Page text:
Whatever Happened to Christian Thielemann?

by Sedgwick Clark

Christian Thielemann is Germany’s most sought-after conductor. Twenty years ago, he was on the hot track to a big U.S. career. He made the customary rounds of the majors and, I can attest, led some impressive concerts over five seasons with the New York Philharmonic between 1995 and 2002, excelling in the widescreen tone poetry of Richard Strauss’s An Alpine Symphony and Ein Heldenleben. When leading Der Rosenkavalier at the Met in 1993, he stood up to Kathleen Battle’s diva demands and her career never recovered. He began recording for Deutsche Grammophon. He conducted Hans Pfitzner’s Palestrina at the Lincoln Center Festival in 1997 and seemed to be connecting with the Philadelphia Orchestra in the mid-1990s. But until last week his most recent appearances locally appear to be at the Met for Strauss’s Die Frau ohne Schatten in January 2002.

He has said that the reason is scheduling, but I wonder. Artistic kerfuffles dot his European posts. A political right winger, he reportedly made a comment to the effect that Germany had no cause to apologize for its past, and a well-known artist manager told me that his career was dead in the U.S.

Now age 53, he conducts at Bayreuth, Salzburg, Berlin, Vienna, and Dresden, where he became principal conductor this season of the Staatskapelle Dresden, which he led at Carnegie Hall on April 17 and 19. The orchestra is 465 years old and boasts a creamy, consonant sonority. I recall a fine concert some years ago conducted by Herbert Blomstedt at Lincoln Center, featuring the Bruckner Fourth. The ensemble’s outstanding recorded symphony cycles of Schumann by Wolfgang Sawallisch (EMI) and Brahms by Kurt Sanderling (RCA) stubbornly resist deletion from my collection.

Thielemann’s symphony performances have often struck me as wayward, much in the manner of one of his mentors and Furtwängler acolyte Daniel Barenboim, so I skipped the first concert, all-Brahms. But the second concert was devoted solely to Bruckner’s monumental Eighth Symphony, and I figured that a former protégé of Herbert von Karajan might have something worthwhile to say about the work. I was wrong.

Bruckner’s Eighth opens with a pianissimo tremolando in the strings, doubled by sustained horns. One’s ears should prick up immediately in anticipation, but a ragged horn entrance broke the spell before it even could be cast. Perhaps for this reason, the symphony’s ominous, sharply rhythmic primary motive in the lower strings was disconcertingly phlegmatic, and the movement only gained purpose toward the end. The Scherzo was marred by the kind of fussiness New Yorkers endured during Lorin Maazel’s tenure at the Philharmonic, and Thielemann  compromised the movement’s giddy rush to the double bar with a clumsy ritard at the end and a cushioned attack on Bruckner’s final, staccato note. The sublime Adagio began impatiently but broadened expressively by the climax. Overall, the finale was most successful, and he seamlessly integrated the Haas edition’s conflation of the original 1887 version and the 1890 revision. Alas, any positive feelings I had over the performance’s 84-minute duration were obliterated by his grotesque distortion of the symphony’s final four notes.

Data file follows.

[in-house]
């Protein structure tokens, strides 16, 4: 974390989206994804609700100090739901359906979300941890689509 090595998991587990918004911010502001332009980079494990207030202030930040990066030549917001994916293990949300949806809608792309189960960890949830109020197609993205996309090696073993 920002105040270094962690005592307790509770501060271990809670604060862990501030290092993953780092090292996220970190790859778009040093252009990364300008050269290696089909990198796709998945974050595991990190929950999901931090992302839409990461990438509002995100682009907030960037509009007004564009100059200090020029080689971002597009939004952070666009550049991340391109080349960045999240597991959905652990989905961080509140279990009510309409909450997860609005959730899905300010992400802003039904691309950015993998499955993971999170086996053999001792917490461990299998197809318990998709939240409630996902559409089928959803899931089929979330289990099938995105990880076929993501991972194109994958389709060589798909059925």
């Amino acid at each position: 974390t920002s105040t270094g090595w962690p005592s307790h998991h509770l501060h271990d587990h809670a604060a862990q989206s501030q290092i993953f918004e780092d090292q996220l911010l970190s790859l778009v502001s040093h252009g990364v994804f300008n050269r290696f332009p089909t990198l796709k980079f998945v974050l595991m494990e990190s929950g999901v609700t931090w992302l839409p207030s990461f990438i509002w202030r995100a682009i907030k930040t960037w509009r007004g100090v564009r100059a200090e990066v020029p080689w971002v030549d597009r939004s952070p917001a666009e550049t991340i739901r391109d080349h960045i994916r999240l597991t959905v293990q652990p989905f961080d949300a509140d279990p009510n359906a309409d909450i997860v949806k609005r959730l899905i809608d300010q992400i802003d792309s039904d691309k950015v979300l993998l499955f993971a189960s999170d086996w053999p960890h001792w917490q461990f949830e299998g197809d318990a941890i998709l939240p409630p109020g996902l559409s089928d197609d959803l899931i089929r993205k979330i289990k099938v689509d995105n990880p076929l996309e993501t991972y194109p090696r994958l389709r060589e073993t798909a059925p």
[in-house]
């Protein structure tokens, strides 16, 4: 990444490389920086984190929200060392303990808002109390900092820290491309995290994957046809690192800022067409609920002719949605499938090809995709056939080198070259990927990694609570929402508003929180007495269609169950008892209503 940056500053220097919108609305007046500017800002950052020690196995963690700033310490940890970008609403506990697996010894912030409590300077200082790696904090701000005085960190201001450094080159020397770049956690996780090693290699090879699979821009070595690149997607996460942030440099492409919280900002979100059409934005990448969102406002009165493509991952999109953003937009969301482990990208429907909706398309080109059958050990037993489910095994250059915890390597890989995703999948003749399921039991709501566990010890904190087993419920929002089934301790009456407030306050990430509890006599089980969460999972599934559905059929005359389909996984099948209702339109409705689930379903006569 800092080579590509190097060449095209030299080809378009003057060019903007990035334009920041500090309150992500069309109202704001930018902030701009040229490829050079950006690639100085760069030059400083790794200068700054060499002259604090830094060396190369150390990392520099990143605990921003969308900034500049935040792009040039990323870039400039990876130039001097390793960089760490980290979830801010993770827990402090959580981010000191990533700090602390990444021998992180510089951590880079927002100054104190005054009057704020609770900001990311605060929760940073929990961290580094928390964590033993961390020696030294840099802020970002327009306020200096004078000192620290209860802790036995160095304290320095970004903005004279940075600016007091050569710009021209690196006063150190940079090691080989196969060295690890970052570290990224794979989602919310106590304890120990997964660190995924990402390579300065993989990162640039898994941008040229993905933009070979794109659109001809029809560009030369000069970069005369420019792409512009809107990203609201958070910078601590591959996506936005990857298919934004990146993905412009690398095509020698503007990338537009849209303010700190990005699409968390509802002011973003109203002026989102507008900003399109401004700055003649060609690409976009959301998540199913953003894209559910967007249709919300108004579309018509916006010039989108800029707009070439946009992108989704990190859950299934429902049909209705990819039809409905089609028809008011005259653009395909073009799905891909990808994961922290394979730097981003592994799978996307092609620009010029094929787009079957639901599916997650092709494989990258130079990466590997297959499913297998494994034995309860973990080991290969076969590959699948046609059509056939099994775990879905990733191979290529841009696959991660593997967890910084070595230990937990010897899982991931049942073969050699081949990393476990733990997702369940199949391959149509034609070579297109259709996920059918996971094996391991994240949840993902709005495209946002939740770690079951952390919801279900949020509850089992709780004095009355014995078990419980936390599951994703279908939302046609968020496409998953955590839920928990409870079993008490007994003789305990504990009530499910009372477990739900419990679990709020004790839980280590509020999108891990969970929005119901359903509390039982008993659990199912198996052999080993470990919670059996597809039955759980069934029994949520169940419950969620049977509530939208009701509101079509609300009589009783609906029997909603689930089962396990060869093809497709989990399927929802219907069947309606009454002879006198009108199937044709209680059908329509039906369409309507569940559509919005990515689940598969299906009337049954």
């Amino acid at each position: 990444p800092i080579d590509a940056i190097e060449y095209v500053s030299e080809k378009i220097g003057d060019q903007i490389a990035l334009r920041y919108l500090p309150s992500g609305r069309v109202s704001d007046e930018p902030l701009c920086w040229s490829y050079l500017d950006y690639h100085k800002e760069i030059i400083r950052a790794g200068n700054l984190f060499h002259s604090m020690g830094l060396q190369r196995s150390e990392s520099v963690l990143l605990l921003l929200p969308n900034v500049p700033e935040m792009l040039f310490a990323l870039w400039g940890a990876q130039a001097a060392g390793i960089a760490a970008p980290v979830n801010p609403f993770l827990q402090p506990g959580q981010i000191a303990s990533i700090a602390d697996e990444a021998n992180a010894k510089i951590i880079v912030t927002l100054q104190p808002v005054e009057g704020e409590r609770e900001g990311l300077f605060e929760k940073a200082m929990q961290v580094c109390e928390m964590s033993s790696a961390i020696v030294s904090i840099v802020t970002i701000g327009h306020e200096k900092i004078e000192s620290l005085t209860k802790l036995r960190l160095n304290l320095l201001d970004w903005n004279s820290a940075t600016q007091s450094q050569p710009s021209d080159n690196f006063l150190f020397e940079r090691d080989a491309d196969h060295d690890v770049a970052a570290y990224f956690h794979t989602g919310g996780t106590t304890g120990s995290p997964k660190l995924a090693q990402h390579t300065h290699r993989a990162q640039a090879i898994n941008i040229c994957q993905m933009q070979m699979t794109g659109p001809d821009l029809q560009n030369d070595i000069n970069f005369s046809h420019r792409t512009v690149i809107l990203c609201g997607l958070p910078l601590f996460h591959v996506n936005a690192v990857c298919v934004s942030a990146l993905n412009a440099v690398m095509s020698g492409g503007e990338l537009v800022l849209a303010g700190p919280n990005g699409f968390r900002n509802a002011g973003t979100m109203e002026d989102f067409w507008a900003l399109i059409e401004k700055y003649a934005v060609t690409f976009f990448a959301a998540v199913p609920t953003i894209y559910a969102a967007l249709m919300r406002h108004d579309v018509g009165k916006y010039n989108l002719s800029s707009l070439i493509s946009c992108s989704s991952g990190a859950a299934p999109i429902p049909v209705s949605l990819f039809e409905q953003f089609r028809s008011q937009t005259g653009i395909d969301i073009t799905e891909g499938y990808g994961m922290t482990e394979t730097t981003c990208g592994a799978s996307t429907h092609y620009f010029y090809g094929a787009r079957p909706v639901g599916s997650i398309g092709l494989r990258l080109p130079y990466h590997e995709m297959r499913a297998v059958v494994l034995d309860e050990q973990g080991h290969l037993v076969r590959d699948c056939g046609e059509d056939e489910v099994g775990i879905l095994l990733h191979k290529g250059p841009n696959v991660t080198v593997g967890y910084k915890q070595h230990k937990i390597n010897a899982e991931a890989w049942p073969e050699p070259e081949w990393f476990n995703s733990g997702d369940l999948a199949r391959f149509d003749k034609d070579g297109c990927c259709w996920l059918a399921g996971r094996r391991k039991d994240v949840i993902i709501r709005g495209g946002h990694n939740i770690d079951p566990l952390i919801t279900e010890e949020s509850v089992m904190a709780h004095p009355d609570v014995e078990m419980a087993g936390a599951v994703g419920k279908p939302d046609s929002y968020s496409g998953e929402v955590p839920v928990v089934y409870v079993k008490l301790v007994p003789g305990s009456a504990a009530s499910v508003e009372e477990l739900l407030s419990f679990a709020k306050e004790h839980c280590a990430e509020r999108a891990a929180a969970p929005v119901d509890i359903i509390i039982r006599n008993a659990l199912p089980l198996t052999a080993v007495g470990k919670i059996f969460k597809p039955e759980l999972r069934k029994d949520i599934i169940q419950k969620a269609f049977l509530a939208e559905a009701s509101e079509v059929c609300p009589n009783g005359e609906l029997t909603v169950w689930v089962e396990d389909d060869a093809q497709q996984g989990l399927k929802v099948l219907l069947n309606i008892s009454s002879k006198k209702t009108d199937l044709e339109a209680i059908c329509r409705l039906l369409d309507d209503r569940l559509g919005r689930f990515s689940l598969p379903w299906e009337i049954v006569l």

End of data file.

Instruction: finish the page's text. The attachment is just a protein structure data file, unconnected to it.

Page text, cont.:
European speculation has Thielemann succeeding Simon Rattle at the Berlin Philharmonic when the Brit’s contract expires in five years.

Looking Forward

My week’s scheduled concerts (8:00 p.m. unless otherwise noted):

4/25 at 7:30. Zankel Hall. Young Artists Concert. Ives: Three Places in New England. John Adams: Shaker Loops. Andrew Norman: Try. Michael Gordon: Yo Shakespeare. (John Adams and David Robertson, instructors.)

4/26 at 8:00. Trinity Church. Choir of Trinity Wall Street; Novus NY; Julian Wachner, cond. (free admission; pre-concert lecture given by Matthew Guerrieri at 7:00). Stravinsky: Sacred works (complete). The Flood. Abraham and Isaac. Threni. Introitus.

4/27 at 8:00. Trinity Church. Choir of Trinity Wall Street; Novus NY; Julian Wachner, cond. (benefit for music education; composers panel discussion at 3:00; musicologists/critics panel discussion at 7:00). Stravinsky: Sacred works (complete). A Sermon, a Narrative and a Prayer. Elegy for J.F.K. In Memoriam Dylan Thomas. Requiem Canticles. Canticum sacrum.

4/28 at 3:00. Trinity Church. Choir of Trinity Wall Street; Novus NY; Trinity Youth Chorus; Julian Wachner, cond. (free admission). Stravinsky: Sacred works (complete). Anthem. Cantata. Pater Noster. Credo. Ave Maria. Symphony of Psalms. Bach (arr. Stravinsky): Canonic Variations on “Vom Himmel hoch.”

4/28 at 7:30. Weill Hall. Yale in NewYork. Claudia Rosenthal, soprano; Boris Berman, piano; Ettore Causa, viola; Jasper String Quartet; members of the Yale Philharmonia/Julian Pellicano. Hindemith: Sonata for Viola and Piano, Op. 11, No. 4 (1919). Minimax (Repertoire for Military Orchestra), parody for string quartet (1923). Overture to The Flying Dutchman as Played at Sight By a Second-Rate Concert Orchestra at the Village Well at 7 o’clock in the Morning, parody for string quartet (c. 1925). Die Serenaden, Op. 35 (1925). Kammermusik No. 2, Op. 36, No. 1, “Piano Concerto” (1924).

4/30 at 7:00. Metropolitan Opera. Handel: Giulio Cesare. Harry Bicket (cond.); Dessay, Coote, Bardon, Daniels, Dumaux, Loconsolo.

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